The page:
Born in Deerfield Beach, Fla., to Haitian immigrants in 1989, Pierre-Paul — a high school and college standout — was a first-round draft pick for the Giants in the 2010 NFL Draft.


While with the Giants, Pierre-Paul severely damaged his right hand in a fireworks accident in 2015, resulting in the amputation of his right index finger. Last year, he signed a million contract.



GUIDE TO REST, RELAXATION AND MORE


Taking sun and fun to a higher level, the Caribbean Tourism Organization has declared 2018 the Year of Rejuvenation and Wellness and created the “Caribbean Guide to Rejuvenation and Wellness” to tout the region’s many activities to calm the body, mind and soul of visitors.


CTO officials heartily encourage the public to spread the word of the region’s “Rejuvenation and Wellness” opportunities far and wide.


There’s also a download link for anyone who wishes to print copies. We do hope you’ll share as widely as possible, and will encourage others to read and share the publication.


Edited by CTO communication specialist Johnson JohnRose and designed by communications specialist Kristy Morris, the inviting and informative guide displays events, activities and happenings in CTO member nations for government officials, tourism professionals and the general public.


Retreats, conferences, yoga sessions, fitness events, meditation locations, spa parties, body treatments, natural-made products, and wellness foods are some of the topics covered in the guide’s chapters.


Visit http://bit.ly/2018CTOWellnessGude to see and download the guide.


THANKS FOR GUYANA CHARITY WORK


Congratulations on a job well done was the message conveyed to the Subraj Foundation last week by members of the Indian Diaspora Council International and other dignitaries who recognized the foundation’s decades of medial missions and charity work in Guyana.


The foundation’s founder, the late George Subraj, and his family were honored on March 18 in Queens Village, Queens, for conducting medical missions to Guyana, which brought state-of-the art medical technology and provided corneal transplants and other procedures to needy people in the country.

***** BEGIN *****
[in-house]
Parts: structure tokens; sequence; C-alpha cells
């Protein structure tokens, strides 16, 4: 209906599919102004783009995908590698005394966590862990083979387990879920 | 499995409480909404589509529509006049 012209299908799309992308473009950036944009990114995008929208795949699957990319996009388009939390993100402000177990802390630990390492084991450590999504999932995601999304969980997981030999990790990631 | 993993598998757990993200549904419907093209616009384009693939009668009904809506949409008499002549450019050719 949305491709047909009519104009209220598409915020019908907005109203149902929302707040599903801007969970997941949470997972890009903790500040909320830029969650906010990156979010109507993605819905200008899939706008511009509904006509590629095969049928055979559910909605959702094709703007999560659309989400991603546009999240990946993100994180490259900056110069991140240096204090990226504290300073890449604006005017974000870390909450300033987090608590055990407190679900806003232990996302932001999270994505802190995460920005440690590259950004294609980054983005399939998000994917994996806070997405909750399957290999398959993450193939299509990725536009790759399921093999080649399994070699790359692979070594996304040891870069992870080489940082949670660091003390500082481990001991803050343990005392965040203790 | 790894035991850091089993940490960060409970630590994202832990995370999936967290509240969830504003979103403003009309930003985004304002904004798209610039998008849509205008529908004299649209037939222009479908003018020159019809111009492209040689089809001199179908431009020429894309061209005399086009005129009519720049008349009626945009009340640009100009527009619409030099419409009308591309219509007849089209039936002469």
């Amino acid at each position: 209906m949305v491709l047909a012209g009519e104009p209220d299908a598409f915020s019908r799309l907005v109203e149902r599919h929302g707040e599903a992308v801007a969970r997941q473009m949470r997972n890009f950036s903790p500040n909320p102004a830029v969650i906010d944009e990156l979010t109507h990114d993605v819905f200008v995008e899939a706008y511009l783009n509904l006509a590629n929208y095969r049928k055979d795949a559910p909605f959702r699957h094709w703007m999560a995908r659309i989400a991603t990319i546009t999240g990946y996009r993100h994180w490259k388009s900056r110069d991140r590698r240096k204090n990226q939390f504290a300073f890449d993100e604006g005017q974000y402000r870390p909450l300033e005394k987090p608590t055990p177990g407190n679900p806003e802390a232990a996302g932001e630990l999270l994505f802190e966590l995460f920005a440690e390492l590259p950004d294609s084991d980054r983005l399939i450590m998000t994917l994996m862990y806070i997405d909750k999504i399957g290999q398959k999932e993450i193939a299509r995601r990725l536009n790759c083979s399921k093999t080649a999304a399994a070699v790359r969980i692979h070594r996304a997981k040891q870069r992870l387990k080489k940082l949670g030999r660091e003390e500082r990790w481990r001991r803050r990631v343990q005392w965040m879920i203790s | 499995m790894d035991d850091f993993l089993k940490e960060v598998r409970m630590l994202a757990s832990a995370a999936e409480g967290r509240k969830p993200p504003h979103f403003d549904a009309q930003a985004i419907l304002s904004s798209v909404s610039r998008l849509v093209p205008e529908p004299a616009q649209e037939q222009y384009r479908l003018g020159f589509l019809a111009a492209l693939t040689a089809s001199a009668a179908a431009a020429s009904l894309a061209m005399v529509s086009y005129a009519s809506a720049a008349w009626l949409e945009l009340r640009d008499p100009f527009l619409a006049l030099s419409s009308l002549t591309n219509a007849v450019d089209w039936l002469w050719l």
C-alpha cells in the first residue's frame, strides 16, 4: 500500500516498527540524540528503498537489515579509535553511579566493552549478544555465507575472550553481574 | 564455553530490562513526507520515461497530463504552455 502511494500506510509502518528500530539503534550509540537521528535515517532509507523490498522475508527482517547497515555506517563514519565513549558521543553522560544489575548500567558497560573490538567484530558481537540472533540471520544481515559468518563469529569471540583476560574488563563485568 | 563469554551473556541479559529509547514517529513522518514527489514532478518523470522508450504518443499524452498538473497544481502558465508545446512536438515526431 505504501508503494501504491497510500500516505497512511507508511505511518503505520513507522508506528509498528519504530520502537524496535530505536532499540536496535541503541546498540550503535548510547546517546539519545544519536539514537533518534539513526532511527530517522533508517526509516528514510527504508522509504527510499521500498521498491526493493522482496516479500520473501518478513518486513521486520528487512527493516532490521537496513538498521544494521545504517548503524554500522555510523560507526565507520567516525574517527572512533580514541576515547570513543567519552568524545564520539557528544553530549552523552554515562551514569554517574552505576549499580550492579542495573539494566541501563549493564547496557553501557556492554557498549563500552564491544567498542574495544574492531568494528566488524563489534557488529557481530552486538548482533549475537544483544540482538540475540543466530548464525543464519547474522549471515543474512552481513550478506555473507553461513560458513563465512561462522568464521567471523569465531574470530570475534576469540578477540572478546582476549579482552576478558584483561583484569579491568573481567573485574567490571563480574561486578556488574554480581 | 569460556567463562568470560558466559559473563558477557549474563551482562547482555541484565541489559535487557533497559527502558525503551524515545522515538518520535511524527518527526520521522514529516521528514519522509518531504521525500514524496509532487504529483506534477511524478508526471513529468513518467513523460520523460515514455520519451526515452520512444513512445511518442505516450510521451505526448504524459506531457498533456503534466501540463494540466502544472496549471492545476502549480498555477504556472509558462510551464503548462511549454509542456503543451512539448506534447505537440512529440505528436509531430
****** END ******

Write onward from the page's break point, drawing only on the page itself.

“Whether it is building schools, so tomorrow’s future leaders can be educated for the world they will inherit or bringing vital medical treatment to parts of the world where people can’t afford life-saving care, it is so important for those blessed with good fortune to give back,” said Anthony Subraj, son of foundation founder George Subraj.; Guyana Consul General Barbara Atherly, Vrinda Jagan, granddaughter of independence leader and former Guyana President Cheddi Jagan, and Gloria Subraj, widow George Subraj, were among the dignitaries at the event.



In 1992, the Subraj Foundation was started by the late George Subraj, who founded Jamaica, Queens-based Zara Realty in 1982. The company grew to become a major manager of residential property in Queens.


Subraj died in 2016, but his foundation, which collaborates with Guyana’s Georgetown Public Hospital and other institutions and organizations, continues to improve the lives of people in his Guyana homeland — bringing medical experts for corneal and kidney transplants.


The event was also used to mark the anniversary of the end of the Indian indenture system, which, under British colonial rule, brought people from India and spread them throughout the British Empire to labor as debt-bonded workers after slavery was banned.

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Mar 25, 2018
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BRONX NEWS: Cops looking for Bronx man who shot roommate over drugs


Cops are looking for the man who allegedly shot and critically wounded his roommate during a fight over drugs in the Bronx, police sources said Sunday.


Douglas Sellers, 36, pulled a gun on the woman he was living with and shot her repeatedly during the clash at their Norwood apartment last month near Mosholu Parkway and Decatur Ave., according to authorities.